Additionally, the Company presently relies on the ability of a wholesale distributor, strategic alliances and a limited in-house sales force to market and sell the products. Many competitors are larger and have greater financial and marketing resources than the Company.


Dependence on Management Information Systems:


The Company's future success depends in part on the ability to continue to adapt technology on a timely and cost-effective basis to meet changing customer and industry standards and requirements.


Dependence on Key Personnel:


The Company is highly dependent on the services of certain key employees. The Company has entered into an employment agreement with some, but not all such employees. The loss of certain key employees' services could have a materially adverse effect on the business and operations of the Company. In addition, the future success of the Company depends upon its ability to attract and retain qualified general personnel, which have sufficient and suited expertise in the GPS tracking industry tracking industry, the water purification industry and the soil remediation business.  There can be no assurance of success in attracting and retaining qualified personnel in the future.


Market for Common Stock; Volatility of Prices:


There has been a limited public trading market for the Company’s shares of common stock. There can be no assurance that a regular trading market for the common stock will ever develop or, if developed, that it will be sustained.  The market price of the common stock could also be subject to significant fluctuations in response to such factors as variations in the anticipated or actual results of operations of the Company or other companies in the GPS tracking industries, changes in conditions affecting the economy generally, analyst reports, general trends in industry, and other political or socioeconomic events or factors.


Liquidity and Need for Additional Funding:


Due to recurring operating losses and the Company's current working capital deficit, there is a need to obtain additional funding of working capital for the Company to operate as a going concern. Various types of additional funding such as issuance of additional common or preferred stock, additional lines of credit, or issuance of subordinated debentures on other forms of debt will be pursued. The Company is currently negotiating additional investments in the Company.  However, there can be no assurance that additional funding will be available when needed, or if available, that its terms will be favorable or acceptable.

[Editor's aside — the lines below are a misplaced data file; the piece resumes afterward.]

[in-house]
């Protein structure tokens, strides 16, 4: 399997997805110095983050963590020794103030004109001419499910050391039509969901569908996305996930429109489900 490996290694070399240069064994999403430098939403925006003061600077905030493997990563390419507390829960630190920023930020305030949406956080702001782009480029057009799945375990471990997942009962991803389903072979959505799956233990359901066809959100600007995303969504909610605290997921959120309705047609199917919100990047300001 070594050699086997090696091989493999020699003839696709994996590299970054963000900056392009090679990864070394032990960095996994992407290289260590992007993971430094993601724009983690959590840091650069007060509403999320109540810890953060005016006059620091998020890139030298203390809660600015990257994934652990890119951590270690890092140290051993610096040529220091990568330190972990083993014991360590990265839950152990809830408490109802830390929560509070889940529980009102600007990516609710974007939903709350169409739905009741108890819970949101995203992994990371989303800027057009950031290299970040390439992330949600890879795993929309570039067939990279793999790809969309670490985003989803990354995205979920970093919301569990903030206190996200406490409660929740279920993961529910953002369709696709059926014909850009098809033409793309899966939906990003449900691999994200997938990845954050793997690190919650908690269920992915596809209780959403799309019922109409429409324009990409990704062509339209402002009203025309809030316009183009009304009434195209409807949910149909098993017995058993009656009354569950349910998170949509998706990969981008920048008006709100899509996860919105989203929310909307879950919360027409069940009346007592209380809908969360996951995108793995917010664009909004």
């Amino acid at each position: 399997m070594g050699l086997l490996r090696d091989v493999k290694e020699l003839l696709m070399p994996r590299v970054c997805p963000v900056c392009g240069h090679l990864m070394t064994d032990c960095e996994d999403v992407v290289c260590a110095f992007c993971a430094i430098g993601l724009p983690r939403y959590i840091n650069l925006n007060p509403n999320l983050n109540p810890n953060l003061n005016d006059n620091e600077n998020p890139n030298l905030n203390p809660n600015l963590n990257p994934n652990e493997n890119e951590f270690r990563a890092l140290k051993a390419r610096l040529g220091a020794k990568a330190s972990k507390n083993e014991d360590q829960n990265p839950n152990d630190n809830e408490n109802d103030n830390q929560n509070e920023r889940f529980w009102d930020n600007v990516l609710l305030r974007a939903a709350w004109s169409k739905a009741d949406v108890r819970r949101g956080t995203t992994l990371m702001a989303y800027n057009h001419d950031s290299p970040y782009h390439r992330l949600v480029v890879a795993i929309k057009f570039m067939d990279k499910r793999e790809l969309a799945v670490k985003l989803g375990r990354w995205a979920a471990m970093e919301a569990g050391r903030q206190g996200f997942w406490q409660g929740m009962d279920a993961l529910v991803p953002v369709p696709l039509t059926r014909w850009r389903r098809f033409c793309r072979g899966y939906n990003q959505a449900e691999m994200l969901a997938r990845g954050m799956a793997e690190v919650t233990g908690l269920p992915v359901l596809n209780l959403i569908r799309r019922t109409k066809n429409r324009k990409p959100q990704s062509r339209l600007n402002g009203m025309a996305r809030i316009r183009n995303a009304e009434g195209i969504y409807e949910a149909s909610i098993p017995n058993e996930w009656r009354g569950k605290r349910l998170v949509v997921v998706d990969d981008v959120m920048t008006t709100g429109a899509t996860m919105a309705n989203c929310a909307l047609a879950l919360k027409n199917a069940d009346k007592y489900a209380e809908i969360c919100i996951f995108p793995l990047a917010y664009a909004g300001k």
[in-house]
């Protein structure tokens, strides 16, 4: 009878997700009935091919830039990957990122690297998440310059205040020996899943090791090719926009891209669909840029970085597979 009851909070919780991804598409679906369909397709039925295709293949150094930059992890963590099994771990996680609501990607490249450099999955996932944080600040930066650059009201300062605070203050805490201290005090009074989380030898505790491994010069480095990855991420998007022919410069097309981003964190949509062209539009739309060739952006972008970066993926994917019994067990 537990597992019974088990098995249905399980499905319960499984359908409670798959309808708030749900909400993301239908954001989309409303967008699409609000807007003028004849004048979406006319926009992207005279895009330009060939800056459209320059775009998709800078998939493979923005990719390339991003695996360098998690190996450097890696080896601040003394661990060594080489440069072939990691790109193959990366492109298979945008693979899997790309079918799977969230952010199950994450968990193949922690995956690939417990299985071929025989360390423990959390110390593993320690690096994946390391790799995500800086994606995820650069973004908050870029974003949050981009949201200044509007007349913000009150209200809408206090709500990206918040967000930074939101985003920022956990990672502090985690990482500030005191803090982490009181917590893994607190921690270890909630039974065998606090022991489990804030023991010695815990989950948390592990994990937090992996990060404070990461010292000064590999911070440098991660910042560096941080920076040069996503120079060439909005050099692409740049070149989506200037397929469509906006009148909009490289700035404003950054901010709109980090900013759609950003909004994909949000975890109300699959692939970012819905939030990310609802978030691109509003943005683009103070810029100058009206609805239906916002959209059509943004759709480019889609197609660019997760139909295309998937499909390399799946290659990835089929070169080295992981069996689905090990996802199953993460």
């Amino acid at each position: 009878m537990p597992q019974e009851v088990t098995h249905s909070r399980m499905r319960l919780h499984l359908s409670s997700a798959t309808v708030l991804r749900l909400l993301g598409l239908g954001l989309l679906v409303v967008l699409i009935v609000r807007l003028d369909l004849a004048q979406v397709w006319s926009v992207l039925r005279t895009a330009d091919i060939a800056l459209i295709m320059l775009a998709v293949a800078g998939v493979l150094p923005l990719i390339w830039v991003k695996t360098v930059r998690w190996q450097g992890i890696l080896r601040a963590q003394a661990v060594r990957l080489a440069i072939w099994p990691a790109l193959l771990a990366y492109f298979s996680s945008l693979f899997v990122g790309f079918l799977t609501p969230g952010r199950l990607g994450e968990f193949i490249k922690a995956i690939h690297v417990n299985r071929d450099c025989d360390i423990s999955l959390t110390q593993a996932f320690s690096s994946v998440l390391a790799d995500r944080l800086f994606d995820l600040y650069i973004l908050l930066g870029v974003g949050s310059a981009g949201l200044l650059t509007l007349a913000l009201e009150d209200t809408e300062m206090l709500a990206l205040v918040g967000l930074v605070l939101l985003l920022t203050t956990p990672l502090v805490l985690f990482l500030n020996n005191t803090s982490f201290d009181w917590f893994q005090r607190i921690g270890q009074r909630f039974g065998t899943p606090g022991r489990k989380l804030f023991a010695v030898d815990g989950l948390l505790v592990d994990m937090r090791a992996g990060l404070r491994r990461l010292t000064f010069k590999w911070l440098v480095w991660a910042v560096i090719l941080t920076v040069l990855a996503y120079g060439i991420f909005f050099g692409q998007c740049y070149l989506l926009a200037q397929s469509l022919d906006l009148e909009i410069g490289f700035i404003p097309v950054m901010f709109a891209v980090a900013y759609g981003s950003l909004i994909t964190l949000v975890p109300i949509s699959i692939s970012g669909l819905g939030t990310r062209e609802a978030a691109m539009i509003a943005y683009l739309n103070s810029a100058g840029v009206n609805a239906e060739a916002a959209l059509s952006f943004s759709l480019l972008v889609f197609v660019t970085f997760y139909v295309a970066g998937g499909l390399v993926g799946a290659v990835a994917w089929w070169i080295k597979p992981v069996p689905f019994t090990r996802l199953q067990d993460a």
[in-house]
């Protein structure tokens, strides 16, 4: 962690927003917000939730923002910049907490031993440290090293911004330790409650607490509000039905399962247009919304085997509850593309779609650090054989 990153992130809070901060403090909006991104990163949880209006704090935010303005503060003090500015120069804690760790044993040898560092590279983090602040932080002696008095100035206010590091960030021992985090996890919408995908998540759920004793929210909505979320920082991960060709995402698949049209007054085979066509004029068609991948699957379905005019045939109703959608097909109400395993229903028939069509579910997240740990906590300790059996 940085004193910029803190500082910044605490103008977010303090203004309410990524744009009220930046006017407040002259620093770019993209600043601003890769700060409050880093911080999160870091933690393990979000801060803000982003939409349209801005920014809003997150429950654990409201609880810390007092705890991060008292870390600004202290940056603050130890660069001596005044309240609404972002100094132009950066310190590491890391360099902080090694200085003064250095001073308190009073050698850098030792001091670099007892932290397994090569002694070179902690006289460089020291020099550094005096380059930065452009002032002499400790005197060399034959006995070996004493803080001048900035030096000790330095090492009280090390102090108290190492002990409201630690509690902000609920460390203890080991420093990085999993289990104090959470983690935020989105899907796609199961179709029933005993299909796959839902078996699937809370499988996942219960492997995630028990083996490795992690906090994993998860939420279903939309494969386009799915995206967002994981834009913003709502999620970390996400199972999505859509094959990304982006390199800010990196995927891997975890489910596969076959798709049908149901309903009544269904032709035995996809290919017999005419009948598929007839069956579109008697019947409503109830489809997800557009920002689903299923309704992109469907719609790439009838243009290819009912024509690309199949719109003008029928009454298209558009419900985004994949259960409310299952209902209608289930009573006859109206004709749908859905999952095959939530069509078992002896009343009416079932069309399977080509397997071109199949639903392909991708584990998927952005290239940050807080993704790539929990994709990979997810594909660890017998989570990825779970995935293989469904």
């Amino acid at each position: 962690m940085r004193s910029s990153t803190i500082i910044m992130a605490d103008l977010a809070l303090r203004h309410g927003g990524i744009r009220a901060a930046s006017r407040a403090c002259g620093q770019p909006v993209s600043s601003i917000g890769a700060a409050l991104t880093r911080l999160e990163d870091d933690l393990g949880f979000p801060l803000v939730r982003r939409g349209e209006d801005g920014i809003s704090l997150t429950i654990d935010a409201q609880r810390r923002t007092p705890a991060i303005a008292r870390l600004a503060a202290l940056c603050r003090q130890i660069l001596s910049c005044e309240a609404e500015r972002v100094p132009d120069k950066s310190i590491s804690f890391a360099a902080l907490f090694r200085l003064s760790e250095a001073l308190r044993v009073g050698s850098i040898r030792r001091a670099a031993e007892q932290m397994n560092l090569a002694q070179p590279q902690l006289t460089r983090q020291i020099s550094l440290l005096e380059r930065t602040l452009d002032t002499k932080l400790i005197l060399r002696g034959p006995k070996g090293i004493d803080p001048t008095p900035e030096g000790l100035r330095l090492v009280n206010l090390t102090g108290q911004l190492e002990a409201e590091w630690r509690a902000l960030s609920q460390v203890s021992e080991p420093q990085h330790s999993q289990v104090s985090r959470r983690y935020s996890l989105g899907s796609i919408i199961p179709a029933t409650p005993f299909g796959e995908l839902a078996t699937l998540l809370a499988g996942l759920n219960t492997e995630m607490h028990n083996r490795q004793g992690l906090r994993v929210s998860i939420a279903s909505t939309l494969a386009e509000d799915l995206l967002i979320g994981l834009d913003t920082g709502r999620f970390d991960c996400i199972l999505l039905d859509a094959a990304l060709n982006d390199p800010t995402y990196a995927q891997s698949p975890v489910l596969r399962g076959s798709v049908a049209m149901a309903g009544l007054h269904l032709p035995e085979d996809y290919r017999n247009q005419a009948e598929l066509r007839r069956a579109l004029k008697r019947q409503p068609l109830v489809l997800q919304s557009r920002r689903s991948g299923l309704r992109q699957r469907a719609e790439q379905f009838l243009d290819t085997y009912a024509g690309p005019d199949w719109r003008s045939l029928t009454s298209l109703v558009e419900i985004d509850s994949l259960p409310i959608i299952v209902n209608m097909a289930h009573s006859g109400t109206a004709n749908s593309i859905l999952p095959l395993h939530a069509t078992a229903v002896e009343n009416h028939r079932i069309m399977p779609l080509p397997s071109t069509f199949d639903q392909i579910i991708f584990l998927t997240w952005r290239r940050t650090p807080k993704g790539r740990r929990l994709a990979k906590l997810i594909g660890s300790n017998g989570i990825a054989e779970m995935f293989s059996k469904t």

Substantial Leverage:


Although substantially leveraged at the end of fiscal year 2008, in order to meet the ongoing working capital requirements of the Company, additional indebtedness may have to be incurred, perhaps resulting in a more highly leveraged capital structure. A highly leveraged capital structure could have adverse consequences, including:

·

Limiting the ability to obtain additional financing;

·

Requiring the use of operating cash flow to meet interest and principal repayment obligations;

·

Increasing the Company’s vulnerability to changes in general economic conditions and competitive pressures; and

·

Limiting the Company's ability to realize some or all of the benefits of significant business opportunities.


In addition, any indebtedness that would be incurred is expected to contain covenants that limit, among other things, the ability to incur additional indebtedness, engage in mergers and acquisitions, pay dividends or take other actions. These covenants may also require the meeting of certain financial tests and the maintenance of a minimum level of collateral and may give the lender the right to perform periodic audits to ensure compliance with the terms of the applicable loan. Non-compliance with any of the terms of such covenants may result in a suspension of funding, acceleration and consequent demand for repayment and a foreclosure on collateral, as well as the pursuit of other rights and remedies, all of which could have a materially adverse effect on the financial condition, results of operations and prospects of the Company.


Interest Rate Fluctuations:


The Company's profitability is based, in part, on the interest rate charged on interest bearing liabilities. Interest rates with respect to outstanding indebtedness or indebtedness that may be incurred in the future are, or will be, as the case may be, based on interest rates prevailing in the market at the time the debt is incurred. In some cases, the rates may be floating rates. Increases in interest rates paid on